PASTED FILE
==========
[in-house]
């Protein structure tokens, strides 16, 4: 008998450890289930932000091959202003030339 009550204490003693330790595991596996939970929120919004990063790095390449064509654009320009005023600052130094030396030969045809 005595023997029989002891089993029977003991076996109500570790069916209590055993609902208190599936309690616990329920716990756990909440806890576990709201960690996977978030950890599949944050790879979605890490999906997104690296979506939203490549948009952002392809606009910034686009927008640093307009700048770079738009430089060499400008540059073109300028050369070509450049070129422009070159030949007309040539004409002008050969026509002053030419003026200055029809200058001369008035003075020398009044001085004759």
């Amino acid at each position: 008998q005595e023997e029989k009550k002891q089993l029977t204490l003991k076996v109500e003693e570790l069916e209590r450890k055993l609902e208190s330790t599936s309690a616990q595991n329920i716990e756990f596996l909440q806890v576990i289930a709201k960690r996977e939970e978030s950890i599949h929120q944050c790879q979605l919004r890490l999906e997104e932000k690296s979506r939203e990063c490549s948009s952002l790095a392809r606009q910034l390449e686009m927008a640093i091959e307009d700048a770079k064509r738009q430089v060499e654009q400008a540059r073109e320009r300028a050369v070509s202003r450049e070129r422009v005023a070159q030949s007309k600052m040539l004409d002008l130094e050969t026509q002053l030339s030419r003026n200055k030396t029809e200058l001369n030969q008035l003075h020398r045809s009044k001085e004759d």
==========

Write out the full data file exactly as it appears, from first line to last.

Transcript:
[in-house]
């Protein structure tokens, strides 16, 4: 008998450890289930932000091959202003030339 009550204490003693330790595991596996939970929120919004990063790095390449064509654009320009005023600052130094030396030969045809 005595023997029989002891089993029977003991076996109500570790069916209590055993609902208190599936309690616990329920716990756990909440806890576990709201960690996977978030950890599949944050790879979605890490999906997104690296979506939203490549948009952002392809606009910034686009927008640093307009700048770079738009430089060499400008540059073109300028050369070509450049070129422009070159030949007309040539004409002008050969026509002053030419003026200055029809200058001369008035003075020398009044001085004759």
């Amino acid at each position: 008998q005595e023997e029989k009550k002891q089993l029977t204490l003991k076996v109500e003693e570790l069916e209590r450890k055993l609902e208190s330790t599936s309690a616990q595991n329920i716990e756990f596996l909440q806890v576990i289930a709201k960690r996977e939970e978030s950890i599949h929120q944050c790879q979605l919004r890490l999906e997104e932000k690296s979506r939203e990063c490549s948009s952002l790095a392809r606009q910034l390449e686009m927008a640093i091959e307009d700048a770079k064509r738009q430089v060499e654009q400008a540059r073109e320009r300028a050369v070509s202003r450049e070129r422009v005023a070159q030949s007309k600052m040539l004409d002008l130094e050969t026509q002053l030339s030419r003026n200055k030396t029809e200058l001369n030969q008035l003075h020398r045809s009044k001085e004759d």